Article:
Breastfeeding positions for a fast milk flow
If you have a fast milk flow, this could be due to a large supply of breast milk. A fast milk flow can make your baby cough, splutter and come off the breast, which is sometimes similar to reflux symptoms. If they’re having problems, it could be that the baby needs more control when they’re feeding. If this is the case, laid-back feeding, where the baby is more in control, could be useful as it helps your baby to attach better and pull back if they need to take a break.
Breastfeeding your baby as they grow
As your baby grows, they become more active in getting themselves into position, and they're longer and heavier. So you might need to adjust you and your baby’s position to continue to feed comfortably and effectively.
A laid-back breastfeeding position could be useful with larger or older babies as you do not have to use your arms to hold their weight. You can always ask a breastfeeding counsellor for support with finding positions that suit you and your baby.
Breastfeeding position tips
Whichever breastfeeding position you choose, remember…
- Get comfortable before you start.
- Tuck your baby in closely to you.
- Bring your baby to your breast or let them attach themselves rather than leaning towards them.
- Avoid putting the breast in your baby’s mouth; let them take it in themselves.
- Check that their ear, shoulder and hip are all in a line – not twisted round.
- If you are bringing your baby to your breast, make sure they are turned towards your breast, with your nipple level with baby’s nose – they shouldn’t have to turn their head.
- Cushions, special breastfeeding pillows and other supports can prevent your baby’s body from getting close enough to your body or may raise your baby’s body too high for effective attachment. It’s best to get your baby attached to the breast, then if support is needed tuck a pillow in under your arm at the point where you are feeling strain from the weight of the baby.
(UNICEF and NHS, 2022)
Many women and babies take a while to get used to breastfeeding and it can take a while to find the position(s) that work best for you. Experimenting with different positions can help you find the ones that work best for you and your baby.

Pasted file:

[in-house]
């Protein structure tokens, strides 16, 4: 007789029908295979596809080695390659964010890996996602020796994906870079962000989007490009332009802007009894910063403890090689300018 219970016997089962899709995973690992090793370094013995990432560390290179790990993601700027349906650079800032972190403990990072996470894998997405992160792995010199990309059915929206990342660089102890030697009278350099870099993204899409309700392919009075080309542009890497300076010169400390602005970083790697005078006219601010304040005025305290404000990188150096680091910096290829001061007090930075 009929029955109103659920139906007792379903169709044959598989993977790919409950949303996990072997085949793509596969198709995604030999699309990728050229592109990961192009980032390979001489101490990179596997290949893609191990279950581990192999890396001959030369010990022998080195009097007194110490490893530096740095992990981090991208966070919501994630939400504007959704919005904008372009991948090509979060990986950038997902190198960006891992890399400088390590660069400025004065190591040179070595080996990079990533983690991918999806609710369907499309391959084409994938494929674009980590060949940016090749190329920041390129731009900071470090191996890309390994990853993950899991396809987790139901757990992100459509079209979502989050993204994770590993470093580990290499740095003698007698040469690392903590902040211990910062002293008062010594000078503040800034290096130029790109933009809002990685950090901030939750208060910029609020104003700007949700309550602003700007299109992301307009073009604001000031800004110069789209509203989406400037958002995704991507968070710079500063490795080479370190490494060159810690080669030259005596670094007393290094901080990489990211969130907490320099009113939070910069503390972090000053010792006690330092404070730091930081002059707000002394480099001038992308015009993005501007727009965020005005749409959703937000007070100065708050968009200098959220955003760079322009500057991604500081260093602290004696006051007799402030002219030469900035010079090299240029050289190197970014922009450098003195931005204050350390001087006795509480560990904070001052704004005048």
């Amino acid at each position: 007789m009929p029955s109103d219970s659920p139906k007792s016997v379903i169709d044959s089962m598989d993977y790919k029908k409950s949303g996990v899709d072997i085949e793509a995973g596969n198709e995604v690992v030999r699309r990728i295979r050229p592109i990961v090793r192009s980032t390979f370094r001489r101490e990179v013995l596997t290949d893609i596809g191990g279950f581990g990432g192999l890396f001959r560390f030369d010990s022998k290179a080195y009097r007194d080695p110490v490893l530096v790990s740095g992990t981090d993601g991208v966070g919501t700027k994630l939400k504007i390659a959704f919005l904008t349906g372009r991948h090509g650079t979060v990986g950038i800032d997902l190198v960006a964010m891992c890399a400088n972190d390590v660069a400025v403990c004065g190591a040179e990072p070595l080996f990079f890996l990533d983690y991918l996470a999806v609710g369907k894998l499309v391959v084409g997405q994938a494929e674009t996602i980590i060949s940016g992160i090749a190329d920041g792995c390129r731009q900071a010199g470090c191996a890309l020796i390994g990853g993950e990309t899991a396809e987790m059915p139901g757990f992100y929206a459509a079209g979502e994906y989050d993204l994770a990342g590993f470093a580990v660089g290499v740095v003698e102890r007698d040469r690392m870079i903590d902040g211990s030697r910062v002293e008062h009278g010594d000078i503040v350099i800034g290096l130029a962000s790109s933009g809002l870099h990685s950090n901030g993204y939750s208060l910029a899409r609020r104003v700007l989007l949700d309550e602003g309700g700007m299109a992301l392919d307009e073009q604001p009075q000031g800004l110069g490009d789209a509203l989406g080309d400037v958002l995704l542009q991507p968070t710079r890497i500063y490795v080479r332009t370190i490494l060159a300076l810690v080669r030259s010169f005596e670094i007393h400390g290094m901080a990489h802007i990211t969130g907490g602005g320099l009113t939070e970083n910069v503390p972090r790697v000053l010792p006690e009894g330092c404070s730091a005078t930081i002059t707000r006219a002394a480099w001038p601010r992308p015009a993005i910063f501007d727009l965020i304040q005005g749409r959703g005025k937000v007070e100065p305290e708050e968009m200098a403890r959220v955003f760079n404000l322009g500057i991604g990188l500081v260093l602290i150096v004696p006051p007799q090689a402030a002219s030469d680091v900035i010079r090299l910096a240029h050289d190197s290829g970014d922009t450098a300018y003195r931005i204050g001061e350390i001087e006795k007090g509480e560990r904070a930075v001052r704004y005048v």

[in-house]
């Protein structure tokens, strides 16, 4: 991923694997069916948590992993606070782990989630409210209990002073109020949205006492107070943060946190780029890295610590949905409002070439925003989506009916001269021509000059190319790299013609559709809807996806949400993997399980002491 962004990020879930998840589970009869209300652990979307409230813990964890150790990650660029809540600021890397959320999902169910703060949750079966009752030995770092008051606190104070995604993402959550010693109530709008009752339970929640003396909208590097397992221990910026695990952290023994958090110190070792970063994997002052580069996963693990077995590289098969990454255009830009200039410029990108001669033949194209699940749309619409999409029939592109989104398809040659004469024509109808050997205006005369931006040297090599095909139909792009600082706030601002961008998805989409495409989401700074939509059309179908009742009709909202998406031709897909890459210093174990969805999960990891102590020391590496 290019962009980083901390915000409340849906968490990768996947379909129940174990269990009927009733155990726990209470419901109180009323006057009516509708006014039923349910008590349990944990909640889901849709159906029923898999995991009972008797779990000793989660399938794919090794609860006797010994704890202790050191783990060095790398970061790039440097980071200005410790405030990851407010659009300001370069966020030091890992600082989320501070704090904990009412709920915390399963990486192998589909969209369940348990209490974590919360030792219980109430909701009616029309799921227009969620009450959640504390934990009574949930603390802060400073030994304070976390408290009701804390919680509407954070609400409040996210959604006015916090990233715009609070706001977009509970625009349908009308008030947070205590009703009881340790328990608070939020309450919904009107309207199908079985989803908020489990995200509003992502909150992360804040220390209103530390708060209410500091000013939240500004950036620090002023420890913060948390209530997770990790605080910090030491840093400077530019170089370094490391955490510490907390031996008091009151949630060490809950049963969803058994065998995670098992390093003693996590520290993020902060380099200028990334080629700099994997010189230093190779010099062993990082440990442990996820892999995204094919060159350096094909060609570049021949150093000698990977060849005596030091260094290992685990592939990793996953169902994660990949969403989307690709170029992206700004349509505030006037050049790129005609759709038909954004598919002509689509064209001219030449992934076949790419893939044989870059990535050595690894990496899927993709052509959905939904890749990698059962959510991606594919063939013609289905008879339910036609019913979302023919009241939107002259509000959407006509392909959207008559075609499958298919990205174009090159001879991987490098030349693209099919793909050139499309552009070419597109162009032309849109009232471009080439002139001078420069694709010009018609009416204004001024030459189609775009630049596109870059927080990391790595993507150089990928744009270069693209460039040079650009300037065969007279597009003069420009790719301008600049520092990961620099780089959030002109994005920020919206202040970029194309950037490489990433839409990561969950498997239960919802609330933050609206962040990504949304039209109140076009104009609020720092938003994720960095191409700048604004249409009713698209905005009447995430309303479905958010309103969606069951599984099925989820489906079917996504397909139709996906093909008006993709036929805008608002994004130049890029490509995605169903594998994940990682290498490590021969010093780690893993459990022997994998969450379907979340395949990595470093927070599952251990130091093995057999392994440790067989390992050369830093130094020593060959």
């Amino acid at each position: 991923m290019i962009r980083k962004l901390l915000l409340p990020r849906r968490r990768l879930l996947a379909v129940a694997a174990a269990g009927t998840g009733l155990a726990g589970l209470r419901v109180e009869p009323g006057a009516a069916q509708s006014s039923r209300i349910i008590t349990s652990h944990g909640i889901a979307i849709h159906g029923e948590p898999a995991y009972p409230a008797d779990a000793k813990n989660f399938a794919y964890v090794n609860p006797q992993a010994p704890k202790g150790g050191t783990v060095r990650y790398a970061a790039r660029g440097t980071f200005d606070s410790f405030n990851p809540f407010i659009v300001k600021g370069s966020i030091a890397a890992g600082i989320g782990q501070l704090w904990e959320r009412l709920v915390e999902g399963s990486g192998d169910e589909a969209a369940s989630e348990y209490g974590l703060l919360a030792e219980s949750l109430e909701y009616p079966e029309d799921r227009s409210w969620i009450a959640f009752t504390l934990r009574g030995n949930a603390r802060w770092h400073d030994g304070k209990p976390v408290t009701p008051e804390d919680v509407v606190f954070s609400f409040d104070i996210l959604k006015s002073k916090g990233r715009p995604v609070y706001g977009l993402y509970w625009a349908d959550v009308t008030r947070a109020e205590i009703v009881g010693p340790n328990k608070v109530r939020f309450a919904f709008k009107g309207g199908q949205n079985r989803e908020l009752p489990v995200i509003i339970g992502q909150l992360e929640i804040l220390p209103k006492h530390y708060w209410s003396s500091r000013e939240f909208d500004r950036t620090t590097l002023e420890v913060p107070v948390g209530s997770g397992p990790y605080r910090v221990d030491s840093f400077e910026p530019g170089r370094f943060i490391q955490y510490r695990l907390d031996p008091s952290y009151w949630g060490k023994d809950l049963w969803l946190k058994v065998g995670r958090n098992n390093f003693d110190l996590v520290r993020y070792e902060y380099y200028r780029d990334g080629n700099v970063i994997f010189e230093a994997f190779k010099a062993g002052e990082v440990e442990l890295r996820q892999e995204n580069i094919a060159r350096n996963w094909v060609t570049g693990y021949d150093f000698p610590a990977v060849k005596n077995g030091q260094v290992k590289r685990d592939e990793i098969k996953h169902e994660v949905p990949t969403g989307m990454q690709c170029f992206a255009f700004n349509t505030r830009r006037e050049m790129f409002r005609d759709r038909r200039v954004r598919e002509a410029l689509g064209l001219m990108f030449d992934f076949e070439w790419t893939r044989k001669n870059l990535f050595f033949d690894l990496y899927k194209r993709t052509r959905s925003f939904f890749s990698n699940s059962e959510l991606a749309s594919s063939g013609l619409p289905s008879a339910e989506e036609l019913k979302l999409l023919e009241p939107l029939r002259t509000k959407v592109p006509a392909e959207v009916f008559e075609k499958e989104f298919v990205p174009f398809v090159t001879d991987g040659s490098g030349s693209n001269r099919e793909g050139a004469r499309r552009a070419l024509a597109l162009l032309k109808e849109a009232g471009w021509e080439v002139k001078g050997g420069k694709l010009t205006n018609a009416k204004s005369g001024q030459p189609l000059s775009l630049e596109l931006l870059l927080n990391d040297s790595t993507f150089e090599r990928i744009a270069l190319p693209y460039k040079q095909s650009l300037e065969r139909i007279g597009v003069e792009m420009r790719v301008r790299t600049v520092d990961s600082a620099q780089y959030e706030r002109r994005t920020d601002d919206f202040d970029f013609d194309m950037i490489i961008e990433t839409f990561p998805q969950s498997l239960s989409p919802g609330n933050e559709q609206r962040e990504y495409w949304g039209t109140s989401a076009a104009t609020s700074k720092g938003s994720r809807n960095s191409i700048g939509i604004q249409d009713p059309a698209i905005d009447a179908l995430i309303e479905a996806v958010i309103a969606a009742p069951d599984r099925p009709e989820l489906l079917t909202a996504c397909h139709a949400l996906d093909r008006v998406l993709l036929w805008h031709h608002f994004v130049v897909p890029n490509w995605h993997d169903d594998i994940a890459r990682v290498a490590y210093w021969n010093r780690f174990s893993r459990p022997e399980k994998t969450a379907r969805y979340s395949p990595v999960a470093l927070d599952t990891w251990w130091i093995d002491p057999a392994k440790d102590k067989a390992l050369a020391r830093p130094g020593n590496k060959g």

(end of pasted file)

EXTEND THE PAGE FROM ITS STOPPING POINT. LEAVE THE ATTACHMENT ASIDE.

Page last reviewed December 2022.
NCT supports all parents, however they feed their baby. If you have questions, concerns or need support, you can speak to a breastfeeding counsellor by calling our helpline on 0300 330 0700, whether you are exclusively breastfeeding or using formula milk. Breastfeeding counsellors have had extensive training, will listen without judging or criticising and will offer relevant information and suggestions. You can also find more useful articles here.
National Breastfeeding Line (government funded): 0300 100 021.
For further information on how to breastfeed, including positioning and breastfeeding attachment, and a section on expressing your breastmilk by hand, visit Unicef's Baby Friendly Initiative support area for parents.
Bump to Breastfeeding DVD: available from your midwife or library – see more at www.bestbeginnings.org.uk
Coulson S. (2012) Biological nurturing: the laid-back breastfeeding revolution Midwifery today. 101. Available at: https://midwiferytoday.com/mt-articles/biological-nurturing/ [Accessed 7th November 2022]
La Leche League. (2022) Positioning. Available at: https://www.llli.org/breastfeeding-info/positioning [Accessed 7th November 2022]
Milinco M, Travan L, Cattaneo A, Knowles A, Sola MV, Causin E, et al. (2020) Effectiveness of biological nurturing on early breastfeeding problems: a randomized controlled trial. Int Breastfeed J. 15(1):21. Available at: https://doi.org/10.1186/s13006-020-00261-4
NHS. (2020) How to breastfeed. Available at: https://www.nhs.uk/start4life/baby/feeding-your-baby/breastfeeding/how-… [Accessed 7th November 2022]
UNICEF; NHS. (2022) Off to the best start. Available at: https://www.unicef.org.uk/babyfriendly/baby-friendly-resources/breastfe… [Accessed 25th November 2022]